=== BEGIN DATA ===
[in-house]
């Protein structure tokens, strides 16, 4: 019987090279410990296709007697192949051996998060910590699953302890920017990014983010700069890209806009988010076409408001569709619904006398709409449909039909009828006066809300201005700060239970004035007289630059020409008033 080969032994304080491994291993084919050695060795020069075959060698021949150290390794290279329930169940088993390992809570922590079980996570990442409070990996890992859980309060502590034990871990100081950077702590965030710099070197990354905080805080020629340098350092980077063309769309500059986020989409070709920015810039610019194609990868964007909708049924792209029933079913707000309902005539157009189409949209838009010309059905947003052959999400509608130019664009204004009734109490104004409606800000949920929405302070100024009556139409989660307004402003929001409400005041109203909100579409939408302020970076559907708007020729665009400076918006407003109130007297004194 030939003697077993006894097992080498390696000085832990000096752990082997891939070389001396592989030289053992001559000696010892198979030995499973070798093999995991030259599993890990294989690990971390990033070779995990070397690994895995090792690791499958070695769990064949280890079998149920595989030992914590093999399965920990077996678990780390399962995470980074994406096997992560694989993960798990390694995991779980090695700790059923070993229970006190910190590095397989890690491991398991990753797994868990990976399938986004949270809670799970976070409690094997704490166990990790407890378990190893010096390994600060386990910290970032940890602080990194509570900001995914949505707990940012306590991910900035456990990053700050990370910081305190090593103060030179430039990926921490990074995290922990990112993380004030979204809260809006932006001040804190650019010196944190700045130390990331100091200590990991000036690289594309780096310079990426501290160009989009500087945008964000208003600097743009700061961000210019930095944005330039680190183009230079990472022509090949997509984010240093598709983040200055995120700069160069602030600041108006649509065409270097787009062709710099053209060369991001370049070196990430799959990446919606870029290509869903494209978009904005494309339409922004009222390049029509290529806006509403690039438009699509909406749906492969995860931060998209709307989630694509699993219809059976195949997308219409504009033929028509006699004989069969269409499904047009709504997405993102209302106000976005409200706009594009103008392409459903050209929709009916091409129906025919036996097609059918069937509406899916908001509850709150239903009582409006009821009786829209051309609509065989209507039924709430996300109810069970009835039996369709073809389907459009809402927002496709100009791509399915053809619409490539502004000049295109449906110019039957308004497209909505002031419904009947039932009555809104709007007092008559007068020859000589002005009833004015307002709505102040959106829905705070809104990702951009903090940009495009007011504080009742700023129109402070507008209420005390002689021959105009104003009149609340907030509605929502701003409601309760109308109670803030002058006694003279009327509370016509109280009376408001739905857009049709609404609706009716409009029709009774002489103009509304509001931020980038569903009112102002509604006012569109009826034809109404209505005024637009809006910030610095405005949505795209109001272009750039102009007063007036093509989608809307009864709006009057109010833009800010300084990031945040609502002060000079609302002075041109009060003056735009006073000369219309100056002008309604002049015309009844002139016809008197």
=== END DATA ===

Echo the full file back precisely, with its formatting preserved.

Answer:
[in-house]
């Protein structure tokens, strides 16, 4: 019987090279410990296709007697192949051996998060910590699953302890920017990014983010700069890209806009988010076409408001569709619904006398709409449909039909009828006066809300201005700060239970004035007289630059020409008033 080969032994304080491994291993084919050695060795020069075959060698021949150290390794290279329930169940088993390992809570922590079980996570990442409070990996890992859980309060502590034990871990100081950077702590965030710099070197990354905080805080020629340098350092980077063309769309500059986020989409070709920015810039610019194609990868964007909708049924792209029933079913707000309902005539157009189409949209838009010309059905947003052959999400509608130019664009204004009734109490104004409606800000949920929405302070100024009556139409989660307004402003929001409400005041109203909100579409939408302020970076559907708007020729665009400076918006407003109130007297004194 030939003697077993006894097992080498390696000085832990000096752990082997891939070389001396592989030289053992001559000696010892198979030995499973070798093999995991030259599993890990294989690990971390990033070779995990070397690994895995090792690791499958070695769990064949280890079998149920595989030992914590093999399965920990077996678990780390399962995470980074994406096997992560694989993960798990390694995991779980090695700790059923070993229970006190910190590095397989890690491991398991990753797994868990990976399938986004949270809670799970976070409690094997704490166990990790407890378990190893010096390994600060386990910290970032940890602080990194509570900001995914949505707990940012306590991910900035456990990053700050990370910081305190090593103060030179430039990926921490990074995290922990990112993380004030979204809260809006932006001040804190650019010196944190700045130390990331100091200590990991000036690289594309780096310079990426501290160009989009500087945008964000208003600097743009700061961000210019930095944005330039680190183009230079990472022509090949997509984010240093598709983040200055995120700069160069602030600041108006649509065409270097787009062709710099053209060369991001370049070196990430799959990446919606870029290509869903494209978009904005494309339409922004009222390049029509290529806006509403690039438009699509909406749906492969995860931060998209709307989630694509699993219809059976195949997308219409504009033929028509006699004989069969269409499904047009709504997405993102209302106000976005409200706009594009103008392409459903050209929709009916091409129906025919036996097609059918069937509406899916908001509850709150239903009582409006009821009786829209051309609509065989209507039924709430996300109810069970009835039996369709073809389907459009809402927002496709100009791509399915053809619409490539502004000049295109449906110019039957308004497209909505002031419904009947039932009555809104709007007092008559007068020859000589002005009833004015307002709505102040959106829905705070809104990702951009903090940009495009007011504080009742700023129109402070507008209420005390002689021959105009104003009149609340907030509605929502701003409601309760109308109670803030002058006694003279009327509370016509109280009376408001739905857009049709609404609706009716409009029709009774002489103009509304509001931020980038569903009112102002509604006012569109009826034809109404209505005024637009809006910030610095405005949505795209109001272009750039102009007063007036093509989608809307009864709006009057109010833009800010300084990031945040609502002060000079609302002075041109009060003056735009006073000369219309100056002008309604002049015309009844002139016809008197």